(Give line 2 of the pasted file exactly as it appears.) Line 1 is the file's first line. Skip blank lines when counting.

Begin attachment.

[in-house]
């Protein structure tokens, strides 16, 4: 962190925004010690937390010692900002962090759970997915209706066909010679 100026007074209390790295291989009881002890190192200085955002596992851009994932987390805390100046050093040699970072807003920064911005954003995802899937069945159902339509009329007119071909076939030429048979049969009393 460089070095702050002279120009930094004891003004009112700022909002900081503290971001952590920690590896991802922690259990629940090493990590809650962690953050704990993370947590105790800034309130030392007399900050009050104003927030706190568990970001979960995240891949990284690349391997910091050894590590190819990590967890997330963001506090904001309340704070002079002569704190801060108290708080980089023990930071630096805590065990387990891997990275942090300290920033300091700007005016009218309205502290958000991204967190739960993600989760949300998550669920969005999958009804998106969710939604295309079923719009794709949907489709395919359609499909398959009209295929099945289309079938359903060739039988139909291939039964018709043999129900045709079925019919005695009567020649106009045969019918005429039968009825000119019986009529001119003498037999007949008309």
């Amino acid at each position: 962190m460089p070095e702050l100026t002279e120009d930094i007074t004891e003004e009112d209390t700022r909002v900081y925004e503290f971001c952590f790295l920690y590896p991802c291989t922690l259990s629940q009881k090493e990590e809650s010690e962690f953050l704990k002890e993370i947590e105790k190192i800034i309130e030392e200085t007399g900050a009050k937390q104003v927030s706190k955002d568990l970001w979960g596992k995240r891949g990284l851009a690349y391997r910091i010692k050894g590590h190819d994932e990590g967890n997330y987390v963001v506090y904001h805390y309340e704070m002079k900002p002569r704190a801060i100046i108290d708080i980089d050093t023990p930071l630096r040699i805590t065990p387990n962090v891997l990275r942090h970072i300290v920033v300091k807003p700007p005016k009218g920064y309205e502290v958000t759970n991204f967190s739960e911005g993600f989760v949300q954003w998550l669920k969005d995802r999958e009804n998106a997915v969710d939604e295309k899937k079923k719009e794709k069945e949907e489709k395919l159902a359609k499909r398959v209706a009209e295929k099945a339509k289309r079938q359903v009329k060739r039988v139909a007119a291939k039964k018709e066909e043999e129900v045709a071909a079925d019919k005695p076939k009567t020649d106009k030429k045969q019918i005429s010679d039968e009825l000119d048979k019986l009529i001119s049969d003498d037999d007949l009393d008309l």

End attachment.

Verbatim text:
């Protein structure tokens, strides 16, 4: 962190925004010690937390010692900002962090759970997915209706066909010679 100026007074209390790295291989009881002890190192200085955002596992851009994932987390805390100046050093040699970072807003920064911005954003995802899937069945159902339509009329007119071909076939030429048979049969009393 460089070095702050002279120009930094004891003004009112700022909002900081503290971001952590920690590896991802922690259990629940090493990590809650962690953050704990993370947590105790800034309130030392007399900050009050104003927030706190568990970001979960995240891949990284690349391997910091050894590590190819990590967890997330963001506090904001309340704070002079002569704190801060108290708080980089023990930071630096805590065990387990891997990275942090300290920033300091700007005016009218309205502290958000991204967190739960993600989760949300998550669920969005999958009804998106969710939604295309079923719009794709949907489709395919359609499909398959009209295929099945289309079938359903060739039988139909291939039964018709043999129900045709079925019919005695009567020649106009045969019918005429039968009825000119019986009529001119003498037999007949008309």